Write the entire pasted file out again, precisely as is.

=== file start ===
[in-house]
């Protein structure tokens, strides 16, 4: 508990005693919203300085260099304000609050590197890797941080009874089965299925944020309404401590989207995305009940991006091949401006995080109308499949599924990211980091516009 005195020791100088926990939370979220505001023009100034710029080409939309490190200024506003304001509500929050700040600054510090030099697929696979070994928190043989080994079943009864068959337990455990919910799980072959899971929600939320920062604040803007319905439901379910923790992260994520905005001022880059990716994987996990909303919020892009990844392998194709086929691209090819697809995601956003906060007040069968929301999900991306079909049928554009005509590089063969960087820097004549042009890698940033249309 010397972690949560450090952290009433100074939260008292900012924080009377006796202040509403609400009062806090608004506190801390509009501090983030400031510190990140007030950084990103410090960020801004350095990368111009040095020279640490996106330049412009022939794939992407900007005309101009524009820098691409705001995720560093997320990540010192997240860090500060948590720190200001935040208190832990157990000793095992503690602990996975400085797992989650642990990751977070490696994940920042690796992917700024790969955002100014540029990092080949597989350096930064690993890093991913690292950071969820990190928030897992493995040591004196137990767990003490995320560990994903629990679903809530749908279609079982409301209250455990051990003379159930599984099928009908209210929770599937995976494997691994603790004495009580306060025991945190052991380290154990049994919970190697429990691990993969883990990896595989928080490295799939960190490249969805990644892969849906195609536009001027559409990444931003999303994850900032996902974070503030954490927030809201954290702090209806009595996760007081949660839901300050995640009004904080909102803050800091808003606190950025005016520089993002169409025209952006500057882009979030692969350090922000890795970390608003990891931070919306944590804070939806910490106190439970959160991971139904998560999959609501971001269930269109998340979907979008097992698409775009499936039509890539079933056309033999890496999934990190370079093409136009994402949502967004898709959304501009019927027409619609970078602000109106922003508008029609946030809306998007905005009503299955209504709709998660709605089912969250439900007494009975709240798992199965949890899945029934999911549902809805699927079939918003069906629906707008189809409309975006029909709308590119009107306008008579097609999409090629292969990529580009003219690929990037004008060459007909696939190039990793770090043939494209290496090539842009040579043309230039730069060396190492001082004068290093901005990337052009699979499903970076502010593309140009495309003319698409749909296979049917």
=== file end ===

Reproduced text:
[in-house]
């Protein structure tokens, strides 16, 4: 508990005693919203300085260099304000609050590197890797941080009874089965299925944020309404401590989207995305009940991006091949401006995080109308499949599924990211980091516009 005195020791100088926990939370979220505001023009100034710029080409939309490190200024506003304001509500929050700040600054510090030099697929696979070994928190043989080994079943009864068959337990455990919910799980072959899971929600939320920062604040803007319905439901379910923790992260994520905005001022880059990716994987996990909303919020892009990844392998194709086929691209090819697809995601956003906060007040069968929301999900991306079909049928554009005509590089063969960087820097004549042009890698940033249309 010397972690949560450090952290009433100074939260008292900012924080009377006796202040509403609400009062806090608004506190801390509009501090983030400031510190990140007030950084990103410090960020801004350095990368111009040095020279640490996106330049412009022939794939992407900007005309101009524009820098691409705001995720560093997320990540010192997240860090500060948590720190200001935040208190832990157990000793095992503690602990996975400085797992989650642990990751977070490696994940920042690796992917700024790969955002100014540029990092080949597989350096930064690993890093991913690292950071969820990190928030897992493995040591004196137990767990003490995320560990994903629990679903809530749908279609079982409301209250455990051990003379159930599984099928009908209210929770599937995976494997691994603790004495009580306060025991945190052991380290154990049994919970190697429990691990993969883990990896595989928080490295799939960190490249969805990644892969849906195609536009001027559409990444931003999303994850900032996902974070503030954490927030809201954290702090209806009595996760007081949660839901300050995640009004904080909102803050800091808003606190950025005016520089993002169409025209952006500057882009979030692969350090922000890795970390608003990891931070919306944590804070939806910490106190439970959160991971139904998560999959609501971001269930269109998340979907979008097992698409775009499936039509890539079933056309033999890496999934990190370079093409136009994402949502967004898709959304501009019927027409619609970078602000109106922003508008029609946030809306998007905005009503299955209504709709998660709605089912969250439900007494009975709240798992199965949890899945029934999911549902809805699927079939918003069906629906707008189809409309975006029909709308590119009107306008008579097609999409090629292969990529580009003219690929990037004008060459007909696939190039990793770090043939494209290496090539842009040579043309230039730069060396190492001082004068290093901005990337052009699979499903970076502010593309140009495309003319698409749909296979049917």